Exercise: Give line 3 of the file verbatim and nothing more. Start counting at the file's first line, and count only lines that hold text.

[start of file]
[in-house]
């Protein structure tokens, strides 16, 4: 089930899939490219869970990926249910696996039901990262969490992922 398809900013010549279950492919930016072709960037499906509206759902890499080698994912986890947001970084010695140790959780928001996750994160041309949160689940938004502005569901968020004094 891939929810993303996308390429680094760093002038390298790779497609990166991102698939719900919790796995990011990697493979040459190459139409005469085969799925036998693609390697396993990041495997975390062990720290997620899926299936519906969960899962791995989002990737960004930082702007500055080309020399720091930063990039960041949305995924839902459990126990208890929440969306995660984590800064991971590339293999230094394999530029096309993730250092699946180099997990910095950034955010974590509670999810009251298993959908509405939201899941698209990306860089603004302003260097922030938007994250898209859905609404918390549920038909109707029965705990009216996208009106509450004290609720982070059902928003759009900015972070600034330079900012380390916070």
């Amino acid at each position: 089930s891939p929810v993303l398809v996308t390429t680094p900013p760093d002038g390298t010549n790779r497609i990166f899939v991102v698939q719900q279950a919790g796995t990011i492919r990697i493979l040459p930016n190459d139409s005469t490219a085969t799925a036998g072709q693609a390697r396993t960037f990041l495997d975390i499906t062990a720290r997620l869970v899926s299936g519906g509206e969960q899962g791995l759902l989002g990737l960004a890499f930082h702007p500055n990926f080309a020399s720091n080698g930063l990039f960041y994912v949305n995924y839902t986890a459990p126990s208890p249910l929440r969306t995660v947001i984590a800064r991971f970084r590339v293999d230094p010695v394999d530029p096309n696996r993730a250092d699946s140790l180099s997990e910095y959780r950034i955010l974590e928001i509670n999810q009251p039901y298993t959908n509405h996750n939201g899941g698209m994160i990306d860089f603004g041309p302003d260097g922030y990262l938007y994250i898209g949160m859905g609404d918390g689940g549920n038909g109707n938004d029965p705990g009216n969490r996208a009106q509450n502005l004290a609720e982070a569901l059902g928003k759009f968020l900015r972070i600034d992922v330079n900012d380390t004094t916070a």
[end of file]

């Amino acid at each position: 089930s891939p929810v993303l398809v996308t390429t680094p900013p760093d002038g390298t010549n790779r497609i990166f899939v991102v698939q719900q279950a919790g796995t990011i492919r990697i493979l040459p930016n190459d139409s005469t490219a085969t799925a036998g072709q693609a390697r396993t960037f990041l495997d975390i499906t062990a720290r997620l869970v899926s299936g519906g509206e969960q899962g791995l759902l989002g990737l960004a890499f930082h702007p500055n990926f080309a020399s720091n080698g930063l990039f960041y994912v949305n995924y839902t986890a459990p126990s208890p249910l929440r969306t995660v947001i984590a800064r991971f970084r590339v293999d230094p010695v394999d530029p096309n696996r993730a250092d699946s140790l180099s997990e910095y959780r950034i955010l974590e928001i509670n999810q009251p039901y298993t959908n509405h996750n939201g899941g698209m994160i990306d860089f603004g041309p302003d260097g922030y990262l938007y994250i898209g949160m859905g609404d918390g689940g549920n038909g109707n938004d029965p705990g009216n969490r996208a009106q509450n502005l004290a609720e982070a569901l059902g928003k759009f968020l900015r972070i600034d992922v330079n900012d380390t004094t916070a």